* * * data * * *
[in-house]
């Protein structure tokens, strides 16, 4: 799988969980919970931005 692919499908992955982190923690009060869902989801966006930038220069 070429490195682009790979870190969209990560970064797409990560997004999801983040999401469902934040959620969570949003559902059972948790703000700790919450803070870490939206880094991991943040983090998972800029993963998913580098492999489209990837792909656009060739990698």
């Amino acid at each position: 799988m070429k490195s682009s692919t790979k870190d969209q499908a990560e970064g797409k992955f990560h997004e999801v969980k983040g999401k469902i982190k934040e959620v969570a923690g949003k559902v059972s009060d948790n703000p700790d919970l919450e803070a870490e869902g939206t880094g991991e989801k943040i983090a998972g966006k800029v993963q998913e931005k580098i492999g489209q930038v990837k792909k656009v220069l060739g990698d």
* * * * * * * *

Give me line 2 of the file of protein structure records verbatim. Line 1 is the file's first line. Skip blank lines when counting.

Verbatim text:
């Protein structure tokens, strides 16, 4: 799988969980919970931005 692919499908992955982190923690009060869902989801966006930038220069 070429490195682009790979870190969209990560970064797409990560997004999801983040999401469902934040959620969570949003559902059972948790703000700790919450803070870490939206880094991991943040983090998972800029993963998913580098492999489209990837792909656009060739990698």